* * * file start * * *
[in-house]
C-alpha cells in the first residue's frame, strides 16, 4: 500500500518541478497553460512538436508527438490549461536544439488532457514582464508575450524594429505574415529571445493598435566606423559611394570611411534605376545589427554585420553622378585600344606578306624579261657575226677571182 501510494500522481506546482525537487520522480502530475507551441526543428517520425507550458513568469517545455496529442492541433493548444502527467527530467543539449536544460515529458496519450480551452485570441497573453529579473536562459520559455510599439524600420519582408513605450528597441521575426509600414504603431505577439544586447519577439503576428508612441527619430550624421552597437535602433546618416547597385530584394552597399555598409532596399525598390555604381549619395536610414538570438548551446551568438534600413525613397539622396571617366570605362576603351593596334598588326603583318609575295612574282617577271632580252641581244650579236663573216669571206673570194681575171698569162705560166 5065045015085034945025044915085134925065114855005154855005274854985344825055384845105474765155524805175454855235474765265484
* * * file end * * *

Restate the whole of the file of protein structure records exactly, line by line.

[in-house]
C-alpha cells in the first residue's frame, strides 16, 4: 500500500518541478497553460512538436508527438490549461536544439488532457514582464508575450524594429505574415529571445493598435566606423559611394570611411534605376545589427554585420553622378585600344606578306624579261657575226677571182 501510494500522481506546482525537487520522480502530475507551441526543428517520425507550458513568469517545455496529442492541433493548444502527467527530467543539449536544460515529458496519450480551452485570441497573453529579473536562459520559455510599439524600420519582408513605450528597441521575426509600414504603431505577439544586447519577439503576428508612441527619430550624421552597437535602433546618416547597385530584394552597399555598409532596399525598390555604381549619395536610414538570438548551446551568438534600413525613397539622396571617366570605362576603351593596334598588326603583318609575295612574282617577271632580252641581244650579236663573216669571206673570194681575171698569162705560166 5065045015085034945025044915085134925065114855005154855005274854985344825055384845105474765155524805175454855235474765265484